Lesson One: Angles and Angle Measures
Specific Outcome 1: Demonstrate an understanding of angles in standard position, expressed in degrees and radians.
1.1 Sketch, in standard position, an angle (positive or negative) when the measure is given in degrees.
1.2 Describe the relationship among different systems of angle measurement, with emphasis on radians and degrees.
1.3 Sketch, in standard position, an angle with a measure of 1 radian.
1.4 Sketch, in standard position, an angle with a measure expressed in the form kπ radians, where k∈Q.
1.5 Express the measure of an angle in radians (exact value or decimal approximation), given its measure in degrees.
1.6 Express the measure of an angle in degrees, given its measure in radians (exact value or decimal approximation).
1.7 Determine the measures, in degrees or radians, of all angles in a given domain that are coterminal with a given angle in standard position.
1.8 Determine the general form of the measures, in degrees or radians, of all angles that are coterminal with a given angle in standard position.
1.9 Explain the relationship between the radian measure of an angle in standard position and the length of the arc cut on a circle of radius r, and solve problems based upon that relationship.
Look at the explanation of Trigonometry on p. 162. Show the students how trig has real life examples.
Working with a partner:
1. Draw circles with diameters of 10cm, 14cm, and 20cm (be sure to leave plenty of space between circles). Label the radius of each circle as CA.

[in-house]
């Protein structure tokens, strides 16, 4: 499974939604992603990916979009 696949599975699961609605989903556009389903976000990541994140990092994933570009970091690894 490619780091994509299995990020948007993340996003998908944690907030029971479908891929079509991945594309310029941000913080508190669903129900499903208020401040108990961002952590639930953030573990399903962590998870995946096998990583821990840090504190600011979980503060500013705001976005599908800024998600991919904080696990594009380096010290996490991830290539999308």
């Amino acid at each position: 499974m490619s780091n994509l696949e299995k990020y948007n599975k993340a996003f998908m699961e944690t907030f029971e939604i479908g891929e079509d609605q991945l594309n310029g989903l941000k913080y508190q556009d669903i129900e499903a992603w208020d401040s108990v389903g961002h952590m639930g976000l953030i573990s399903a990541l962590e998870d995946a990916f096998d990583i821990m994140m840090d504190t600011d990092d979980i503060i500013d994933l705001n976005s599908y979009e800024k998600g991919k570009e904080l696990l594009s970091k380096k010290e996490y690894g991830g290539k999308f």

2. Cut a pipe cleaner to a length equal to radius CA for each circle.
3. Place and bend the pipe cleaner (the one from step 2 above) around the circumference of your circle, beginning at point A and ending at point P, as shown by the arrow arc below:
4. On the circle you are working with, draw radius CP.
5. Measure ∠PCA with a protractor. What is the measure of ∠PCA in degrees? Is the measure of ∠PCA the same for all three circles?
Should be around 60˚; all circles will have the same result.
6. Use the pipe cleaner to continue marking radius lengths all the way around your circle. About how many radius lengths are there in one complete circumference of your circle? Should be around 6 lengths.
7. The circumference, C, of a circle is given by the formula C = 2πr where r represents the radius. Explain how this formula relates to your answer for part F.
For example, take the circle with radius of 5. It has 6 equal radius lengths for its circumference, therefore the circumference is equal to If you solve for the circumference using the formula, you get .
8. What does the circumference formula find for us? What degree measure is equal to 2π radians (see definition below)?
Circumference finds the distance around a circular object, therefore 2π is equal to 360˚.
The measure of ∠PCA is considered to be 1 radian. Approximately 60˚, closer to 57.3˚.
Radian: the measure of the central angle (∠PCA) of a circle subtended by an arc that is the same length as the radius of the circle.
What degree benchmark can we use for 1 radian?
60˚ (more like 57.3), 1 radian is about
One radian is the measure of the angle at the centre of a circle subtended by an arc equal in length to the radius of the circle. This brings us the formula: .
We can measure angles, therefore, in degrees and radians.
One full rotation is 360˚ or 2π radians. One half rotation is 180˚ or π radians
One quarter rotation is 90˚ or radians. One eight rotation is 45˚ or radians
Angle measures without units are considered to be in radians.
Degrees to Radians multiply by Radians to Degrees multiply by
You will need to be able to convert back and forth from degrees to radians and vice versa. We will also be looking at putting angles on coordinate planes.
Do you remember what an angle